They don't make movies like they used to, and this Oscar-winning Italian-French co-production spends the better part of three hours proving it.
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What are people saying?
What are critics saying?
A few moments of sly inspiration are not enough to carry an entire feature; along with the tears, it leaves behind an aftertaste of phoniness. [16 March 1990, Friday, p.H]
Just about everything you ever loved (or hated) about Italian films can be found.
Cinema Paradiso converts you to the credo that art can indeed be holy.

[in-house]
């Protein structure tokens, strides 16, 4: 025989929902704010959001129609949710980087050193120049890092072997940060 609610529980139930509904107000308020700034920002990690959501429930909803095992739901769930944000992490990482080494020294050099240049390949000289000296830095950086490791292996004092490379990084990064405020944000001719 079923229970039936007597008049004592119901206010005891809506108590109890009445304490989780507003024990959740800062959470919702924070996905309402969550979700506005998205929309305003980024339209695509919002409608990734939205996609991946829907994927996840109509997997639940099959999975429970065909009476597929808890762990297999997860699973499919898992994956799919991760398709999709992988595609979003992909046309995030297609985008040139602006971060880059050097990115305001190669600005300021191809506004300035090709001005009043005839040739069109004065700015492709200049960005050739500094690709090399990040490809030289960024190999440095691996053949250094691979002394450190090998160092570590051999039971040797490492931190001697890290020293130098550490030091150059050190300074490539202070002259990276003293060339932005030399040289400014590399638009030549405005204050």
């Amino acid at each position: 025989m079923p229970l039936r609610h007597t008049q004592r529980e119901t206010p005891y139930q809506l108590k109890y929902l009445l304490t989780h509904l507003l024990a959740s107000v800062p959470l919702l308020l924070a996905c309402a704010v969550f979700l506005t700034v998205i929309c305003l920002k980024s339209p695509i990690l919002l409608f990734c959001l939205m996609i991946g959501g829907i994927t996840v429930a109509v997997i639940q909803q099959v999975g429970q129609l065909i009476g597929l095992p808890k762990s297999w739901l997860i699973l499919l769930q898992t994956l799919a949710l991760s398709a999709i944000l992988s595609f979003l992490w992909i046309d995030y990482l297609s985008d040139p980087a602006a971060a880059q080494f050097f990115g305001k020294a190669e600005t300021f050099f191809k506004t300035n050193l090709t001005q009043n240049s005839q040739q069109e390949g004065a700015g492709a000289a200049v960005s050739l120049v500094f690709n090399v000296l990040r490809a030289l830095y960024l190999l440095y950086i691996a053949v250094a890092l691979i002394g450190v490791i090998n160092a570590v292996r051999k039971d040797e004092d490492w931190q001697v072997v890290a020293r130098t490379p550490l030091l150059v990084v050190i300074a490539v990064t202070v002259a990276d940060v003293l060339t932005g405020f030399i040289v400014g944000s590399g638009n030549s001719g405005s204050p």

A sweet, funny exercise in nostalgia, though it's also self-congratulatory and awfully calculating.
Originally a two-part film running about three hours, this treacle has been reduced by almost a third, though it still seems to run on forever -- a bit like life but much less interesting.
You leave Cinema Paradiso with that feeling that's kind of like getting kicked in the stomach, but nice. It's one of those breathless, swept-away-by-a-movie experiences that you might have once a year, if you're lucky. [16 February 1990, Daily Notebook, p.E-1]
Lovely memory'' film. [2 March 1990, Life, p.4D]
Remain open to fantasies but not be consumed by them. These are good lessons for a would-be director. They are good lessons for everybody. And no recent movie has taught them with more patient sweetness. [Feb. 5, 1990]
Anyone who loves movies is likely to love Cinema Paradiso.